The Evolution of Cleveland’s Roster Since 2007

In 2007, the Cavaliers surprised many pundits—but not this writer—by making it to the NBA Finals, where a veteran San Antonio Spurs team promptly swept them. The Cavs had perhaps reached the championship round “a year early,” but rather than stand pat to see if that group could return to the Finals, General Manager Danny Ferry soon blew up the roster, adding more depth and versatility. Injuries and holdouts prevented the Cavs from completely jelling in 2008 but the new unit–buoyed by the addition of Mo Williams—posted the best record in the NBA in 2009 and advanced to the Eastern Conference Finals.

True to form, this summer Ferry has again made aggressive moves to strengthen the roster, acquiring Shaquille O’Neal and Anthony Parker while discarding Ben Wallace and Sasha Pavlovic. Joe Smith and Wally Szczerbiak are not certain to be back; youngsters J.J. Hickson, Tarence Kinsey and Darnell Jackson could work their way into the rotation and/or Ferry may yet make additional trades/free agent signings.

Now is a good time to take a detailed look at exactly how significantly Ferry has changed Cleveland’s roster since the team’s 2007 trip to the NBA Finals.

Here are the top 10 players in Cleveland’s playoff rotation from the past three years (based on mpg):

2007 Playoffs

LeBron James 44.7 mpg

Larry Hughes 35.5 mpg

Zydrunas Ilgauskas 32.5 mpg

Sasha Pavlovic 30.8 mpg

Drew Gooden 30.3 mpg

Anderson Varejao 22.4 mpg

Daniel Gibson 20.1 mpg

Eric Snow 12.8 mpg

Damon Jones 12.6 mpg

Donyell Marshall 10.7 mpg

2008 Playoffs

LeBron James 42.5 mpg

Delonte West 34.8 mpg

Zydrunas Ilgauskas 30.2 mpg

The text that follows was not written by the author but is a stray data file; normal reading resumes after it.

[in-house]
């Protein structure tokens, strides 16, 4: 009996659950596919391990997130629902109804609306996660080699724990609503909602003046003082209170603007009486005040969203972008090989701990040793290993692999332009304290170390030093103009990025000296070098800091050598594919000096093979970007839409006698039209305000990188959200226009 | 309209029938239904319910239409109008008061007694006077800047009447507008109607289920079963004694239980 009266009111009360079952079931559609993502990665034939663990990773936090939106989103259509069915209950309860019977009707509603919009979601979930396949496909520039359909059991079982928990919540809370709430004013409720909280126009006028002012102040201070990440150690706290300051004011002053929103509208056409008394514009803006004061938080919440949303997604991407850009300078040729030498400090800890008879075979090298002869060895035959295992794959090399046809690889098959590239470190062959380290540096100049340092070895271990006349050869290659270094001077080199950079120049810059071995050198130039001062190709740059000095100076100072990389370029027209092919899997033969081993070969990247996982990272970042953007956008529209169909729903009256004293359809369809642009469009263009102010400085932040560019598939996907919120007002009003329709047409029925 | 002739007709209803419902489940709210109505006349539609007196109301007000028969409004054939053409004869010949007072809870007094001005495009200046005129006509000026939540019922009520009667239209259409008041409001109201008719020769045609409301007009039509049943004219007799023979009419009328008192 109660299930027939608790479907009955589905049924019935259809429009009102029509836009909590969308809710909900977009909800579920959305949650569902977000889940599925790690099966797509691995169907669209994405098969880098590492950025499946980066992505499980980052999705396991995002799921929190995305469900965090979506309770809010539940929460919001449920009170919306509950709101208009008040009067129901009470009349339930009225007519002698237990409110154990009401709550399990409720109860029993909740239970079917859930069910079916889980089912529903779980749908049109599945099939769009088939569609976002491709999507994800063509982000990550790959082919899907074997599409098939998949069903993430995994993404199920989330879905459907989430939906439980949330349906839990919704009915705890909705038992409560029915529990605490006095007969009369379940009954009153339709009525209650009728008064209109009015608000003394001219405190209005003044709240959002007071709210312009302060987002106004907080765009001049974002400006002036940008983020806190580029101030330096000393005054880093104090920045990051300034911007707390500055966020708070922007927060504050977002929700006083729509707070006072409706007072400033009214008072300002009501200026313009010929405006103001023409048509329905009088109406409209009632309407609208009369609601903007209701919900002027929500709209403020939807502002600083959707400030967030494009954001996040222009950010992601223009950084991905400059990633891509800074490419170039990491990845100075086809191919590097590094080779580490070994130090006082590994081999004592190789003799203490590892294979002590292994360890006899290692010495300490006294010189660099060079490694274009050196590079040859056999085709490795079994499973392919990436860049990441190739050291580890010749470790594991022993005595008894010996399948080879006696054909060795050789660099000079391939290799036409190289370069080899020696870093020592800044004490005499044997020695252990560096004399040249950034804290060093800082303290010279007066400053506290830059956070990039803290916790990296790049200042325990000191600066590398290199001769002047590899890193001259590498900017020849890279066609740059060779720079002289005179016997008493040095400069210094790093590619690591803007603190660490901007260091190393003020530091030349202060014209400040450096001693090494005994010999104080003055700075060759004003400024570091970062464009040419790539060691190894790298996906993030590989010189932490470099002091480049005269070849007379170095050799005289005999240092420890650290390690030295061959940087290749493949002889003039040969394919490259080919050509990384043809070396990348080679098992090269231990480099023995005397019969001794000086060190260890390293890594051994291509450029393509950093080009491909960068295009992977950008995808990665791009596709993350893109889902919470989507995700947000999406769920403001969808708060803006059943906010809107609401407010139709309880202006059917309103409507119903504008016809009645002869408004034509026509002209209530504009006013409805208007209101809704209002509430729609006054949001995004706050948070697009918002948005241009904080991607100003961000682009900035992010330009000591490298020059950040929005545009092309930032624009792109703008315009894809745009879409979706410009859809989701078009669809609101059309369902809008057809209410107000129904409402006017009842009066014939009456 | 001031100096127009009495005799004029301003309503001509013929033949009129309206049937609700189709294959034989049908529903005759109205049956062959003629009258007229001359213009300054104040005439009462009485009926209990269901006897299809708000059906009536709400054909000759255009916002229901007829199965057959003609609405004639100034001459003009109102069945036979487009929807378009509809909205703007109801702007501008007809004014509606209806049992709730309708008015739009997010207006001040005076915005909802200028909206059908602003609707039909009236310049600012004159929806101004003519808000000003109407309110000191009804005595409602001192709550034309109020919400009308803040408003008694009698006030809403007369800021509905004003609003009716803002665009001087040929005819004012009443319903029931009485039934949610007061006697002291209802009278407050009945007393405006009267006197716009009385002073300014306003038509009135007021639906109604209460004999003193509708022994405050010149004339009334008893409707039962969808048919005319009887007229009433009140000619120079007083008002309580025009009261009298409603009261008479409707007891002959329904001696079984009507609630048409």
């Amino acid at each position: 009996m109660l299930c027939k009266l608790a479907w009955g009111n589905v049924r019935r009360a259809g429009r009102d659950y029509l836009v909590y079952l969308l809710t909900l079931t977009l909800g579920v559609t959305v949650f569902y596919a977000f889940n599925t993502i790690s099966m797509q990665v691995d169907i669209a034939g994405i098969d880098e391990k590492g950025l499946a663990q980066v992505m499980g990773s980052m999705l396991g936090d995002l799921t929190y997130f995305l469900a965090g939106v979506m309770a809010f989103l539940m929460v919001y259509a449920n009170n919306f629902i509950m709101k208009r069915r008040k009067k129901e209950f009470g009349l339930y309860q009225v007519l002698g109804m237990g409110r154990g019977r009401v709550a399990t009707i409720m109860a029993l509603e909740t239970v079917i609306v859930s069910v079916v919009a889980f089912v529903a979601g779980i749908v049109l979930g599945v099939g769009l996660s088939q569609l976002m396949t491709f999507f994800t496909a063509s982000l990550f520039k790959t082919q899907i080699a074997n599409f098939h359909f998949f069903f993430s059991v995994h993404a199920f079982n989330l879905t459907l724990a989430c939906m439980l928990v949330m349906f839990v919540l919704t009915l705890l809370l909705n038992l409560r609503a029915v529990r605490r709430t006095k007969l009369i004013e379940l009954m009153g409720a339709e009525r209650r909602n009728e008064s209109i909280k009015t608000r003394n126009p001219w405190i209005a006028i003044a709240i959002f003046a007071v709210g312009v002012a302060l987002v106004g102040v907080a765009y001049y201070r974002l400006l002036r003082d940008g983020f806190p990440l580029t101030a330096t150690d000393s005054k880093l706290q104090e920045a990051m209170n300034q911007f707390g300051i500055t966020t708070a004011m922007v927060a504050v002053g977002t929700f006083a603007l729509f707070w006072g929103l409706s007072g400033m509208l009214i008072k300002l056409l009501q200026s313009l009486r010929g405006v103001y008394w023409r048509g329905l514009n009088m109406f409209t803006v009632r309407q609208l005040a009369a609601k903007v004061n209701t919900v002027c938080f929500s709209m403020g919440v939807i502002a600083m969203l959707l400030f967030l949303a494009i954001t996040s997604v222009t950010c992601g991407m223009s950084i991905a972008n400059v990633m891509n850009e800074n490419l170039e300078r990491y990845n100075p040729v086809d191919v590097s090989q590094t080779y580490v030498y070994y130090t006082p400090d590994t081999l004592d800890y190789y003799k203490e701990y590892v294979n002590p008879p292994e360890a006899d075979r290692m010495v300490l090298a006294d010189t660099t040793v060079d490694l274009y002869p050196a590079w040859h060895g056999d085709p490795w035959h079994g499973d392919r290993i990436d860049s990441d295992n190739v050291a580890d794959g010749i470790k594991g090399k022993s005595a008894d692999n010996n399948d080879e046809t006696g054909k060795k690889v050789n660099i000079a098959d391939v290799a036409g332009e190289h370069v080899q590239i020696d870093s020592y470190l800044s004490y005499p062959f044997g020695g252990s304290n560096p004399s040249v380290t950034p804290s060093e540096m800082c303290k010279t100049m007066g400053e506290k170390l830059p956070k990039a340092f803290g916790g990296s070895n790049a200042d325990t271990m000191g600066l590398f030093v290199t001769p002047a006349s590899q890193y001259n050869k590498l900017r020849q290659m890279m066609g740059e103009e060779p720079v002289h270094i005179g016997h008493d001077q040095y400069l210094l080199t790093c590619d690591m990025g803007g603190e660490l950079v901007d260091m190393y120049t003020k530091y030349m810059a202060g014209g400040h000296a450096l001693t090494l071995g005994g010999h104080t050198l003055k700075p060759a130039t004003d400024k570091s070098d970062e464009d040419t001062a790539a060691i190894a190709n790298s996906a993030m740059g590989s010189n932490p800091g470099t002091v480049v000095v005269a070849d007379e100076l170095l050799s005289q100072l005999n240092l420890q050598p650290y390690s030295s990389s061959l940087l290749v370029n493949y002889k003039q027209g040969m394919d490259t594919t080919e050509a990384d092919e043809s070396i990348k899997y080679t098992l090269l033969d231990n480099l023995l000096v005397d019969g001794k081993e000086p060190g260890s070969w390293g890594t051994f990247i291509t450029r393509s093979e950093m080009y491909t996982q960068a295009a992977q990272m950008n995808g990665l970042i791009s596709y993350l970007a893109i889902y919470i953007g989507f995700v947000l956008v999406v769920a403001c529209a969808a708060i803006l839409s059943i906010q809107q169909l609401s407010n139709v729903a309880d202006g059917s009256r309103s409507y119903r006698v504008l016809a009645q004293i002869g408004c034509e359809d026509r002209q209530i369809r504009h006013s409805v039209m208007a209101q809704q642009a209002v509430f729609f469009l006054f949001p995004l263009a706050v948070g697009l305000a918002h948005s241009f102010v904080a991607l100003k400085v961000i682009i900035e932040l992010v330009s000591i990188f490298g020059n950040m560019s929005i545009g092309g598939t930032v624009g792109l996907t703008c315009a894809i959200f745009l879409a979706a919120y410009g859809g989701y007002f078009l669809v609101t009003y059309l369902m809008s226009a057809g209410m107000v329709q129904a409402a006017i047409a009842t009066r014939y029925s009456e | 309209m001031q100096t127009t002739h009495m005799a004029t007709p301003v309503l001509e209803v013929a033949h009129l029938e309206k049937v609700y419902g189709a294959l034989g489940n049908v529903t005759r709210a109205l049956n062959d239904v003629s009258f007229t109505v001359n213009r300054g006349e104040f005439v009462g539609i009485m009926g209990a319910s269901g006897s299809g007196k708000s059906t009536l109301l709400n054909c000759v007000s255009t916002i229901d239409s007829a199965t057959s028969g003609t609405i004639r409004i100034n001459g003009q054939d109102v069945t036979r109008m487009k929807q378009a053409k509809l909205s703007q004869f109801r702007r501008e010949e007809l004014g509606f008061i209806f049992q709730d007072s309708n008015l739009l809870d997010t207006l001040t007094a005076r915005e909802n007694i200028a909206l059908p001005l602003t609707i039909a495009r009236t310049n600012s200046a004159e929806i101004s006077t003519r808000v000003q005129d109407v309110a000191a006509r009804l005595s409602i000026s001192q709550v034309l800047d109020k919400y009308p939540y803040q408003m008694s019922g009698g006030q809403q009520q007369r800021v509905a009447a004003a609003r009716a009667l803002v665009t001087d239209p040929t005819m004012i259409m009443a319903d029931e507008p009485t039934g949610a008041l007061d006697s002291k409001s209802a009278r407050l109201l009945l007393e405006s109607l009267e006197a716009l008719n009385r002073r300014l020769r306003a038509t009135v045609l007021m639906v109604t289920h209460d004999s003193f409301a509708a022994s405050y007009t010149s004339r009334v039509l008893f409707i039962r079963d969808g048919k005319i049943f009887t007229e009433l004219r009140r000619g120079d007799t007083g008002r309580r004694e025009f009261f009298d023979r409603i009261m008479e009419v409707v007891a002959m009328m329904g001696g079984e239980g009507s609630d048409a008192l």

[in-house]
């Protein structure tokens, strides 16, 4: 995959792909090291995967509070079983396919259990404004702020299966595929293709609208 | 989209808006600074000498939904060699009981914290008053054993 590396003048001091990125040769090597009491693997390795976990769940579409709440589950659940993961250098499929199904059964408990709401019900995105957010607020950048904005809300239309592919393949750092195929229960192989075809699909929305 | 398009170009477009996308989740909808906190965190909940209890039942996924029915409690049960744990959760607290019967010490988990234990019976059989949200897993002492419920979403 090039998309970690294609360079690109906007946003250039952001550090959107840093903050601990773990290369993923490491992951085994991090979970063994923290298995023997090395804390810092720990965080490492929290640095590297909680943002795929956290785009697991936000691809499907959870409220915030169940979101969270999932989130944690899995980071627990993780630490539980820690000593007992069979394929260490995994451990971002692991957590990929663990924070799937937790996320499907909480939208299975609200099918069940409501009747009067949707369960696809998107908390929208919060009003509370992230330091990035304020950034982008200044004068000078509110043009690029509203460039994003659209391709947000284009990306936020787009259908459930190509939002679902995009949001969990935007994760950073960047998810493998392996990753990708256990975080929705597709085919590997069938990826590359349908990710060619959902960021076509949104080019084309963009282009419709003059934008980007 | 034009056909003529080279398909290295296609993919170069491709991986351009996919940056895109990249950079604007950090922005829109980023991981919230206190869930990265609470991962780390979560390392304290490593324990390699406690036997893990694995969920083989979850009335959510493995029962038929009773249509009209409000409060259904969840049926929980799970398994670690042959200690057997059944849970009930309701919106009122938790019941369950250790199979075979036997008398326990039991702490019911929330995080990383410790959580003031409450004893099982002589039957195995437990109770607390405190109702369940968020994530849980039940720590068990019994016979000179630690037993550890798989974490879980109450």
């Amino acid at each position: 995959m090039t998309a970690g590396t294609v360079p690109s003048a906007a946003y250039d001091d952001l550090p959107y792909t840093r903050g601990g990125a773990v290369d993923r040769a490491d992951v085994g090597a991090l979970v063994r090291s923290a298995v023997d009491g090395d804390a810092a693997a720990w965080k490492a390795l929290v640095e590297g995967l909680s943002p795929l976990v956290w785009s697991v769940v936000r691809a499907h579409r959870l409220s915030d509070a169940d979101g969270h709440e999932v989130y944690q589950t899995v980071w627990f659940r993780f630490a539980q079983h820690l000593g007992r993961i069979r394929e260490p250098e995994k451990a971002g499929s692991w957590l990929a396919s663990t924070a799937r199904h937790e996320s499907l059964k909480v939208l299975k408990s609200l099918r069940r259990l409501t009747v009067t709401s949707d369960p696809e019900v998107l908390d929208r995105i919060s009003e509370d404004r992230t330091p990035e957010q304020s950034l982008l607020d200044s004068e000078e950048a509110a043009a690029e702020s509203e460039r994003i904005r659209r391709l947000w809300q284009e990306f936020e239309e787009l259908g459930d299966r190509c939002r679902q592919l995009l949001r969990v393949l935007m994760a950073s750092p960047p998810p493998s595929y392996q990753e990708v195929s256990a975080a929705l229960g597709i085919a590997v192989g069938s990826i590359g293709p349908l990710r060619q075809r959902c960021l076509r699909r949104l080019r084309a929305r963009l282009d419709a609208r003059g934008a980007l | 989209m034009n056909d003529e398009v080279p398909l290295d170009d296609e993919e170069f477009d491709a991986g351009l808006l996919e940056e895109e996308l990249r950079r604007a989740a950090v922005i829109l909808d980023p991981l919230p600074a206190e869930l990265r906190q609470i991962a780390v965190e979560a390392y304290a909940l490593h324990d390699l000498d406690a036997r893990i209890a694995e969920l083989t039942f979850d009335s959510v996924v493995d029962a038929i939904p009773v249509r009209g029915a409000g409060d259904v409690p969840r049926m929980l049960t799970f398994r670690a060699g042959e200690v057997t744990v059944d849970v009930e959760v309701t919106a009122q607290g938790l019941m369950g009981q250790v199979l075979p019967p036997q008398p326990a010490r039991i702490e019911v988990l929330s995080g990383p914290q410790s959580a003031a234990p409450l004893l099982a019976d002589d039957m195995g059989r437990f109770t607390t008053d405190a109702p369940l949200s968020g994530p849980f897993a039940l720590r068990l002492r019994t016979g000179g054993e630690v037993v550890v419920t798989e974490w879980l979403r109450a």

Wally Szczerbiak 28.8 mpg

Daniel Gibson 25.8 mpg

Ben Wallace 23.4 mpg

Joe Smith 20.2 mpg

Anderson Varejao 18.5 mpg

Sasha Pavlovic 13.9 mpg

Devin Brown 11.5 mpg

2009 Playoffs

Delonte West 42.2 mpg

LeBron James 41.4 mpg

Mo Williams 38.6 mpg

Anderson Varejao 30.0 mpg

Zydrunas Ilgauskas 29.1 mpg

Joe Smith 16.7 mpg

Wally Szczerbiak 12.8 mpg

Ben Wallace 12.6 mpg

Daniel Gibson 12.3 mpg

Sasha Pavlovic 8.3 mpg

Cleveland’s increased depth has enabled the coaching staff to give more rest to LeBron James, whose playoff mpg decreased from a team-high 44.7 mpg in the 2007 playoffs to 42.5 mpg in the 2008 playoffs to 41.4 mpg in last season’s playoffs, when James ranked second to Delonte West. Starting center Zydrunas Ilgauskas has also seen his minutes decline slightly as forward/center Anderson Varejao assumed a much more significant role. Daniel Gibson made a name for himself with his clutch shooting in 2007 and moved up to fifth in playoff mpg in 2008, but injuries—and the addition of Mo Williams–limited Gibson to just 12.3 mpg in the 2009 playoffs. James, Ilgauskas, Varejao and Gibson are the only players who ranked in the top ten in playoff mpg for the Cavs each of the past three seasons.